Carbon neutral dinner

Surprisingly, the most eco-friendly source of meaty protein I have encountered is also the lowest tech – mussels.


Les excellentes moules-frites de l’Assiette du marché, rue de la Monnaie à Lille. by Frédérique Voisin-Demery.

Most forms of animal proteins are known for not being great for the environment, taking up water, energy and farmed food to grow.

So having a carbon neutral meal can be quite a challenge, especially if you choose to have meat on your plate.

Mussels are commonly grown on lengths of rope that are hung just beneath the surface of the water. These animals take very little energy to farm, and even have the added bonus of capturing carbon dioxide in their shells.


The result of this lowered carbon footprint is 20 times lower than chicken, and less than 50 times lower than beef. So by eating a bowl of mussels once a week you can cut down on your carbon footprint. In future years these numbers may change, but as of right now these animals are one of the most energy-efficient ways of producing meat.


Moules frites à la belge. Miss Ningyou

So how to you cook some Moules Frites;

I am lazy so I use oven chips, or if you are so intended you can make your own with really anything that you want. Although I must say that chunky chips so I can dip them in the sauce.

If you are even more strapped for time many super markets offer pre-made mussels in wine or garlic sauce that can be quite yummy, just make sure to get some that are labeled as sustainable.

If you have a local fishmonger they will know where they were harvested and how they were grown.

Below is a simple recipe for moules mariniere;


  • 1kg/2lb 3oz fresh live mussels
  • 2 tbsp olive oil
  • 1 onion, finely chopped
  • 2 garlic cloves, chopped
  • 150ml/5¼fl oz white wine
  • 2 sprigs thyme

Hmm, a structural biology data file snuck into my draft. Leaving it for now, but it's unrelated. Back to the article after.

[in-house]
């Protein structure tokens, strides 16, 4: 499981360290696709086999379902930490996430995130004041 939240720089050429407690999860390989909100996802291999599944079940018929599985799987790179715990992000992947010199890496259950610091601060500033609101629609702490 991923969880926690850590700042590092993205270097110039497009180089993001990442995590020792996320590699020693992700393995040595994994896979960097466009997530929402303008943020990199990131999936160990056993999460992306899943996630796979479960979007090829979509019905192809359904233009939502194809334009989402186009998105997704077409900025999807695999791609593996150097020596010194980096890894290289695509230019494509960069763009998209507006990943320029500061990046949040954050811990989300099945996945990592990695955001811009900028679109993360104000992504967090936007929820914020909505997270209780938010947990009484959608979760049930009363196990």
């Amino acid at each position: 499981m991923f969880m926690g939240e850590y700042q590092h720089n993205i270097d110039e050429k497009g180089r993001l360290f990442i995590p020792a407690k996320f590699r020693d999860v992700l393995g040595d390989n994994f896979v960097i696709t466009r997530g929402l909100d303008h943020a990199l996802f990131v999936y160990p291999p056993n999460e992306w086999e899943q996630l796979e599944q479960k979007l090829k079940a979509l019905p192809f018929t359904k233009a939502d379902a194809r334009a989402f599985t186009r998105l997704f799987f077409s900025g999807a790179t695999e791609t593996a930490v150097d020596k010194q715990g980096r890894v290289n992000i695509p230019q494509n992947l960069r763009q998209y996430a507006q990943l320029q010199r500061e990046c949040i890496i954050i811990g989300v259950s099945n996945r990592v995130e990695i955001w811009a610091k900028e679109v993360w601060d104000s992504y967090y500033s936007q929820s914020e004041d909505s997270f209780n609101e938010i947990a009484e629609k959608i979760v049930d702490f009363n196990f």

• 150ml/5¼fl oz double cream (or Dairy alternative)
  • small bunch flatleaf parsley, chopped
  • crusty bread, to serve (tiger bread being a personal favorite)


  1. Clean the mussels by thoroughly scrubbing them under plenty of running water, pulling away the ‘beards’ they have at the lips of the shells. Discard any broken mussels along with the ‘beards’, and any mussels that don’t close tightly when you tap them.

  2. Heat the olive oil in a heavy pan with a tight-fitting lid. Add the onions and garlic and cook over a medium heat until softened, but not coloured.

  3. Add the wine and turn up to a high heat. As the wine starts to boil, add the cleaned mussels and thyme to the pan. Turn the heat down to low.

  4. Put the lid on the pan and allow the mussels to steam. Cook for about 4-5 minutes, lifting the lid from time to time to check – you will know they are cooked when the shells have opened. Discard any mussels that remain closed.

  5. Add the double cream and cook for a another minute.

  6. Scatter with the chopped parsley and serve straightaway with crusty bread.

  7. Sit and enjoy

Let me know if you make this and if you enjoy it.



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